30. Brambles to Beetroots: A garden abandoned, and how a community has brought it back to life
The compound’s gates had been left unlocked and there was nobody about. Late autumnal mist still clung in the chilly morning air as I tentatively picked my way up the muddy track. The old wooden door, decades of paint peeling and rusted locks was just too tantalising. My last visit to the Walled Garden had been over two years previously when I had been given the shattering news that it was to close, no longer required as a Council Plant Nursery. Then it was bursting with joyful plants, benches groaning with gaudy Cineraria, fine ruby red Regal Pelargoniums and scented Stocks and Wallflowers for spring bedding displays. After 40 years of growing a rainbow of coloured plants for the Borough’s Town Hall, Parks and Registry Office it had been closed, padlocked and made redundant.
Where once gardeners worked, now nature was clothing the walls with mosses and lichen and benches with algae. Pioneering species of birch and sycamore had started enveloping the glasshouses and birds, replete with brambles and berries gathered from the Park, had deposited their cargo of undigested seeds, ready manured, creating swathes of bramble and hawthorn. Only a robin was witnessing my creeping entry. Pushing the door gently, it creaked as it tried to open, but cascading green curtains of ivy prevented my passage through the small porch. I yanked the growth and large, fat bodied striped spiders scuttled away, annoyed that their webs were being rent apart. My curiosity and anticipation to see what now lay beyond made me oblivious to the sticky strands of web clinging to my face and hair. The robin, now tail flicking, head bobbing was sending out a frantic clicking shrill alarm, as if to warn the garden and its’ inhabitants that danger was approaching.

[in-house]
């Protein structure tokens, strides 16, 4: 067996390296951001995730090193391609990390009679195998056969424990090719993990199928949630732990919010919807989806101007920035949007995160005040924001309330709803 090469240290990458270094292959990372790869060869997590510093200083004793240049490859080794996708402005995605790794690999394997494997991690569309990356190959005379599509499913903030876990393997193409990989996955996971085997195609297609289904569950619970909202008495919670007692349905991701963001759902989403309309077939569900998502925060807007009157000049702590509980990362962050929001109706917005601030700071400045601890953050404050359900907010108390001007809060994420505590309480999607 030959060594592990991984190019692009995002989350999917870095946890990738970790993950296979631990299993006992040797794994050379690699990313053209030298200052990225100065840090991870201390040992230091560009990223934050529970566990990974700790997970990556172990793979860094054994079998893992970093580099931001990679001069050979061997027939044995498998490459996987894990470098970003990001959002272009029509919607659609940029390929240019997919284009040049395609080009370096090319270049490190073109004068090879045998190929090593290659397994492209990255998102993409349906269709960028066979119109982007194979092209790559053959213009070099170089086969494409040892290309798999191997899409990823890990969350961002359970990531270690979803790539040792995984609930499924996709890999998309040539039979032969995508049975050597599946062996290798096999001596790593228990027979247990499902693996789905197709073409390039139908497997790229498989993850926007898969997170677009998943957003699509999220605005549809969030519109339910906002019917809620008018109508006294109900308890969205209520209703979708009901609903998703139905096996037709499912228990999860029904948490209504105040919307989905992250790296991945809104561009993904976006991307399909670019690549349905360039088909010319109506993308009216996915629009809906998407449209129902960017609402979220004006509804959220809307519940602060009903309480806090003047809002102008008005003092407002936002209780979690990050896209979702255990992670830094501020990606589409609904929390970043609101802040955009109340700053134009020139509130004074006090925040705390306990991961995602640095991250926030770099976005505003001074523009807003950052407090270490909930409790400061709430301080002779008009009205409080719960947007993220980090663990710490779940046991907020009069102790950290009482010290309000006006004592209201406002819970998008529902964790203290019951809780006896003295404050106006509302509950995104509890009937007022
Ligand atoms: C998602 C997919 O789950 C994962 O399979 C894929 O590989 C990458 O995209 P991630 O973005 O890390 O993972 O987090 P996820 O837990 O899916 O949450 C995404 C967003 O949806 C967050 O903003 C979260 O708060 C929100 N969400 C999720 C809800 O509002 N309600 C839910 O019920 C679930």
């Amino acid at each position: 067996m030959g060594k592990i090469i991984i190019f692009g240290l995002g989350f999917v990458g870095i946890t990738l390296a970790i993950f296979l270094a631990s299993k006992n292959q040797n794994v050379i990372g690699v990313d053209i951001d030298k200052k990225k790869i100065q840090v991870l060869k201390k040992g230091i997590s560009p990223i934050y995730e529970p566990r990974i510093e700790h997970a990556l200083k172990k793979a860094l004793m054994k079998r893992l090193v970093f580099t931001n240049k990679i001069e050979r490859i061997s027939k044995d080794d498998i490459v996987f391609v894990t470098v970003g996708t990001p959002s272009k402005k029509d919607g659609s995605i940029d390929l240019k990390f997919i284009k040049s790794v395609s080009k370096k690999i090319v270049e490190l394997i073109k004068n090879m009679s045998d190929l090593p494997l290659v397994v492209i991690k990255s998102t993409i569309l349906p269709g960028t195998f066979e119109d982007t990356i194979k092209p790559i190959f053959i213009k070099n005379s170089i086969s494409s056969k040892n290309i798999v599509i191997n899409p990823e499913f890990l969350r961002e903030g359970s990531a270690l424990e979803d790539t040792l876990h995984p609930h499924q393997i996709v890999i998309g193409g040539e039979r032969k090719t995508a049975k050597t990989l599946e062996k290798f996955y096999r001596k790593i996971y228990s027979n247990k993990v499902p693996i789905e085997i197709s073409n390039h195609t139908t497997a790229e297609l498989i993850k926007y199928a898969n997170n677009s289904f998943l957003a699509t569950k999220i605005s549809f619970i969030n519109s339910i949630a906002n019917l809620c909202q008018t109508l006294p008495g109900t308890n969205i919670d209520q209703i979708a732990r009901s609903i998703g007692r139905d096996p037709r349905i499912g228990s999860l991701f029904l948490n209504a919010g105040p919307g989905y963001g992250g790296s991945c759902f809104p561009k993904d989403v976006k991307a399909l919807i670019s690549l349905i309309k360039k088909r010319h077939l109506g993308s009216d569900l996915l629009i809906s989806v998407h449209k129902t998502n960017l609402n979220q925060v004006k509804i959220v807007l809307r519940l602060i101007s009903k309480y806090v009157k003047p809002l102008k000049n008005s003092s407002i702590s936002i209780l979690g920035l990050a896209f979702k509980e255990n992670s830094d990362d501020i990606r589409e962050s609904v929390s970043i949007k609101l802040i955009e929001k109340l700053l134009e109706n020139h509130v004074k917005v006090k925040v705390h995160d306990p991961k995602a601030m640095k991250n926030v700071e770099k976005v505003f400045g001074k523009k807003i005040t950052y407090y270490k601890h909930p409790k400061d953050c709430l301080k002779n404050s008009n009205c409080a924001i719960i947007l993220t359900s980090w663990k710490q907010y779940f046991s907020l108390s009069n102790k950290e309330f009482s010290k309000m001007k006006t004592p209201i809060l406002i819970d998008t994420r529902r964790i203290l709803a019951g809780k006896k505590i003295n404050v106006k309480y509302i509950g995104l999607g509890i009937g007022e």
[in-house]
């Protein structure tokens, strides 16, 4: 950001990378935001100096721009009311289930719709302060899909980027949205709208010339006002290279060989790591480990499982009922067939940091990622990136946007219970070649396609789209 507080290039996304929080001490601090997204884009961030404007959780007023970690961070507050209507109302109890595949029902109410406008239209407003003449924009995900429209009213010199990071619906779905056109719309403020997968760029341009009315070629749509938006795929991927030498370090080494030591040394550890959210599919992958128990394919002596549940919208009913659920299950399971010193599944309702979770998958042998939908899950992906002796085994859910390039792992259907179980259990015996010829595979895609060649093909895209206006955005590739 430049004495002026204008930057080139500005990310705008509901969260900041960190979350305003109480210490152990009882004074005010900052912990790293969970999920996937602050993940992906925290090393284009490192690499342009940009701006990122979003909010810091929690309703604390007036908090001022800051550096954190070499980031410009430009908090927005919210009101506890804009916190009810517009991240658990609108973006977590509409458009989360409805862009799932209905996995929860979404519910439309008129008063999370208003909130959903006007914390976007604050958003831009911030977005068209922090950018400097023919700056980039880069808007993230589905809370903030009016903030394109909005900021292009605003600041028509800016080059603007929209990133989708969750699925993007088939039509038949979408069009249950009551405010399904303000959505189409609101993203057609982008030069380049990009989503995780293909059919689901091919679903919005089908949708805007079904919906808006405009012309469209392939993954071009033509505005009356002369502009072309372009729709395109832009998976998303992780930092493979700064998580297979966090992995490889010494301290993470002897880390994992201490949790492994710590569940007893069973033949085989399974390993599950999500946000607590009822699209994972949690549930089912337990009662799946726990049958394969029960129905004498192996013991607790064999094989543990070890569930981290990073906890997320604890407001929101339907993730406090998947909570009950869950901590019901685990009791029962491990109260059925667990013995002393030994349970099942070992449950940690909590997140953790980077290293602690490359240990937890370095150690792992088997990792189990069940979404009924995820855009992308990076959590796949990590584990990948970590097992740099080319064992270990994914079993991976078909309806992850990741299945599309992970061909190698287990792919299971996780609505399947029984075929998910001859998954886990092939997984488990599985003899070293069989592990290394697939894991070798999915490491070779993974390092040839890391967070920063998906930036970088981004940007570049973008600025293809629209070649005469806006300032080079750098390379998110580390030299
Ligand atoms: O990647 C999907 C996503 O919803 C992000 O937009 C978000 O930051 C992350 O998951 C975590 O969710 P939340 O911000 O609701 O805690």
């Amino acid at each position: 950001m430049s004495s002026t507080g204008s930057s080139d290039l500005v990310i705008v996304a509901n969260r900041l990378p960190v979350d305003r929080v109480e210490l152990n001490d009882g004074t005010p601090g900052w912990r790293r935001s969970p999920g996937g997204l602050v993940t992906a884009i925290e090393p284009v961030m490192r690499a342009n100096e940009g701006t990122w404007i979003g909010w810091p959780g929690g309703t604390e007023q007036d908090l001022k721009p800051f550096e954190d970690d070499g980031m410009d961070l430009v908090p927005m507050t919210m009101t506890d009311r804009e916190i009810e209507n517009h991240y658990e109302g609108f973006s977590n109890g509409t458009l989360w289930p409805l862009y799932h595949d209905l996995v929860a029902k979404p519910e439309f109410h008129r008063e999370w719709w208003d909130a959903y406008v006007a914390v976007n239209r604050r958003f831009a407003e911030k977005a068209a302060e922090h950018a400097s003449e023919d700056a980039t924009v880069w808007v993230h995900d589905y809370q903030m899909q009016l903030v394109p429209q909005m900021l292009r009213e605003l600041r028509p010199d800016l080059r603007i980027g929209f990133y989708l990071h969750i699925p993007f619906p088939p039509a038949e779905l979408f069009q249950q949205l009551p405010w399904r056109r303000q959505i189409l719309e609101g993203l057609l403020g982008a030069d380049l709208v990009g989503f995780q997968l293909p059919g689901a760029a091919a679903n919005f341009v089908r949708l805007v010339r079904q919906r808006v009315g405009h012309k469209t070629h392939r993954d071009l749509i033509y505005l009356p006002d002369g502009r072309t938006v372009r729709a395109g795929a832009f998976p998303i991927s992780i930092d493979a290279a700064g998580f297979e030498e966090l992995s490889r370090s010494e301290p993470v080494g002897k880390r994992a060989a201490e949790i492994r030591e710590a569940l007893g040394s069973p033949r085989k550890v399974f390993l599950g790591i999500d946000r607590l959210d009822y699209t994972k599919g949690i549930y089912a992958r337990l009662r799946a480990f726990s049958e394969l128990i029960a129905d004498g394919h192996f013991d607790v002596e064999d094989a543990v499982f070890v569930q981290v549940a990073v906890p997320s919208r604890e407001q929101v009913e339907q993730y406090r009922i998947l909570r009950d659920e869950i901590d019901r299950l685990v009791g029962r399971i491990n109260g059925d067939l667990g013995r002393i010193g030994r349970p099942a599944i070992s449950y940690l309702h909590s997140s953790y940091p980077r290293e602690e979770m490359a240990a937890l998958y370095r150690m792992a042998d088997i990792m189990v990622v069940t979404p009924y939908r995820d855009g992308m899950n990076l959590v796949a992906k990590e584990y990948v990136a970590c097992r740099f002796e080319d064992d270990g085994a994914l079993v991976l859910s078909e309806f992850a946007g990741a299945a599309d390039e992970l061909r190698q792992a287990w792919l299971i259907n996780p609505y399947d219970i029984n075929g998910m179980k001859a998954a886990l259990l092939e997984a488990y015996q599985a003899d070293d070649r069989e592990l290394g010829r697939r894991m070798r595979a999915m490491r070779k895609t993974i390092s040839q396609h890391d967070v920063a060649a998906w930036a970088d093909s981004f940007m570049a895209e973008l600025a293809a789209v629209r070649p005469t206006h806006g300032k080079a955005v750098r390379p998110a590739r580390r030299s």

I WAS IN!
Brambles were taking over, diamond dew droplets hung on webbed branches and decorated twigs. Undaunted, I crept into the garden, flattening weeds under my boots with only snails and slugs watching my progress. The glasshouses stood silent and broken. Panes of glass had been forced out by rogue trees and weather. Where rows of glasshouses had once stood proud, a jungle of bramble and scrub was now gradually enveloping them. The walls of 200year-old, hand-made, red bricks were no longer visible and the dark green of nature’s tapestries were gaining ground, giving food and shelter for many an insect and bird. Sparrows chattered in the young trees and my heart missed a beat as I flushed out a male blackbird and a pair of fat wood pigeons who clattered up and away. I stood alone, saddened by the demise of such a wonderful space. Quite overwhelmed, my bleary eyes brimming with tears, I made a silent promise to this garden which was calling to me. It needed to be wanted; loved again, to be growing and productive and to be bringing joy.
Twelve years later – nothing moves quickly in Council circles, at last people begin to understand that the Walled Garden was worth saving. A lot had happened in those 48 seasons. In 2004 the Friends Group had been formed as part of a national drive to get more people and volunteers to ‘feel ownership’ of their Parks. After convincing the Friends Group that one of our aims should be to rescue the Walled Garden as well as look after the wider 215 acres of the Park, they could see that our wonderful Park had an almost unique asset that could be thriving again.
Meanwhile the vandals and thieves had moved in stripping each glasshouse and room of aluminium and copper and anything remotely valuable. Sawing through water pipes, still connected, the water ran for 5 months until at last, staking out the park for hours, I managed to get it cut off. The old mess room and managers office were under 2 foot of water and work diaries from the 1960’s bobbed in the water, inked run pages now rendering them illegible.
Lois Amos/Jo Beal
Landscape Character Area
Havering Wooded Hills